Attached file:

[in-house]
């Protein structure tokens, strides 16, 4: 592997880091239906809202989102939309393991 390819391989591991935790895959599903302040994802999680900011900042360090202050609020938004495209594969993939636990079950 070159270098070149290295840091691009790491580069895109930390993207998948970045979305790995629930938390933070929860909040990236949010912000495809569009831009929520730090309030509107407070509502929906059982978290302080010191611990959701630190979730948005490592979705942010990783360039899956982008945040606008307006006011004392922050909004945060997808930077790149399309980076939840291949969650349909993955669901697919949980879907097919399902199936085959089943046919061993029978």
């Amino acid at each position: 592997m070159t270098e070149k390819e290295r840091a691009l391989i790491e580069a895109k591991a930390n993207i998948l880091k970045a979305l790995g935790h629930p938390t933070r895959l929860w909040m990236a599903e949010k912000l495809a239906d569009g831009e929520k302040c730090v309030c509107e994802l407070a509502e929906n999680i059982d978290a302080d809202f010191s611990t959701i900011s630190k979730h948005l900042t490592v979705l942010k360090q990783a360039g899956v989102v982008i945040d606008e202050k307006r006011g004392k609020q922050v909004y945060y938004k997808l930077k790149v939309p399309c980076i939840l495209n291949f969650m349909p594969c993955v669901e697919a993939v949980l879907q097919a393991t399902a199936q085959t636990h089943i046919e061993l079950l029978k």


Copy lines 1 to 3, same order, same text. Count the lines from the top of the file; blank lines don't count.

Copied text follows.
[in-house]
């Protein structure tokens, strides 16, 4: 592997880091239906809202989102939309393991 390819391989591991935790895959599903302040994802999680900011900042360090202050609020938004495209594969993939636990079950 070159270098070149290295840091691009790491580069895109930390993207998948970045979305790995629930938390933070929860909040990236949010912000495809569009831009929520730090309030509107407070509502929906059982978290302080010191611990959701630190979730948005490592979705942010990783360039899956982008945040606008307006006011004392922050909004945060997808930077790149399309980076939840291949969650349909993955669901697919949980879907097919399902199936085959089943046919061993029978």
């Amino acid at each position: 592997m070159t270098e070149k390819e290295r840091a691009l391989i790491e580069a895109k591991a930390n993207i998948l880091k970045a979305l790995g935790h629930p938390t933070r895959l929860w909040m990236a599903e949010k912000l495809a239906d569009g831009e929520k302040c730090v309030c509107e994802l407070a509502e929906n999680i059982d978290a302080d809202f010191s611990t959701i900011s630190k979730h948005l900042t490592v979705l942010k360090q990783a360039g899956v989102v982008i945040d606008e202050k307006r006011g004392k609020q922050v909004y945060y938004k997808l930077k790149v939309p399309c980076i939840l495209n291949f969650m349909p594969c993955v669901e697919a993939v949980l879907q097919a393991t399902a199936q085959t636990h089943i046919e061993l079950l029978k």